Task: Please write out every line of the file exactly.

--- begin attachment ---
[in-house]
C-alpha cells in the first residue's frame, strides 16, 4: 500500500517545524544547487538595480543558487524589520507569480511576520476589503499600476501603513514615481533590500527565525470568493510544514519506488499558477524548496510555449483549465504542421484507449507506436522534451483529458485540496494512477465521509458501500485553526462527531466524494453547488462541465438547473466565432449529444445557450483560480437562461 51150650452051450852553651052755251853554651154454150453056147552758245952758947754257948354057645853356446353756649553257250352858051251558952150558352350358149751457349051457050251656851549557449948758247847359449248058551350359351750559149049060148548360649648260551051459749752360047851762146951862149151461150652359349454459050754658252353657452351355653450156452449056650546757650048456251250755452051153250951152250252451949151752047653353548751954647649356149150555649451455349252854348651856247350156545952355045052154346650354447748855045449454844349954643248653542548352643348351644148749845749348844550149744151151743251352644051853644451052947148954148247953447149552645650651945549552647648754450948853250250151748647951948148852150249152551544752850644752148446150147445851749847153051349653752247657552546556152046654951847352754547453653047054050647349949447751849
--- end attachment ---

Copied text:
[in-house]
C-alpha cells in the first residue's frame, strides 16, 4: 500500500517545524544547487538595480543558487524589520507569480511576520476589503499600476501603513514615481533590500527565525470568493510544514519506488499558477524548496510555449483549465504542421484507449507506436522534451483529458485540496494512477465521509458501500485553526462527531466524494453547488462541465438547473466565432449529444445557450483560480437562461 51150650452051450852553651052755251853554651154454150453056147552758245952758947754257948354057645853356446353756649553257250352858051251558952150558352350358149751457349051457050251656851549557449948758247847359449248058551350359351750559149049060148548360649648260551051459749752360047851762146951862149151461150652359349454459050754658252353657452351355653450156452449056650546757650048456251250755452051153250951152250252451949151752047653353548751954647649356149150555649451455349252854348651856247350156545952355045052154346650354447748855045449454844349954643248653542548352643348351644148749845749348844550149744151151743251352644051853644451052947148954148247953447149552645650651945549552647648754450948853250250151748647951948148852150249152551544752850644752148446150147445851749847153051349653752247657552546556152046654951847352754547453653047054050647349949447751849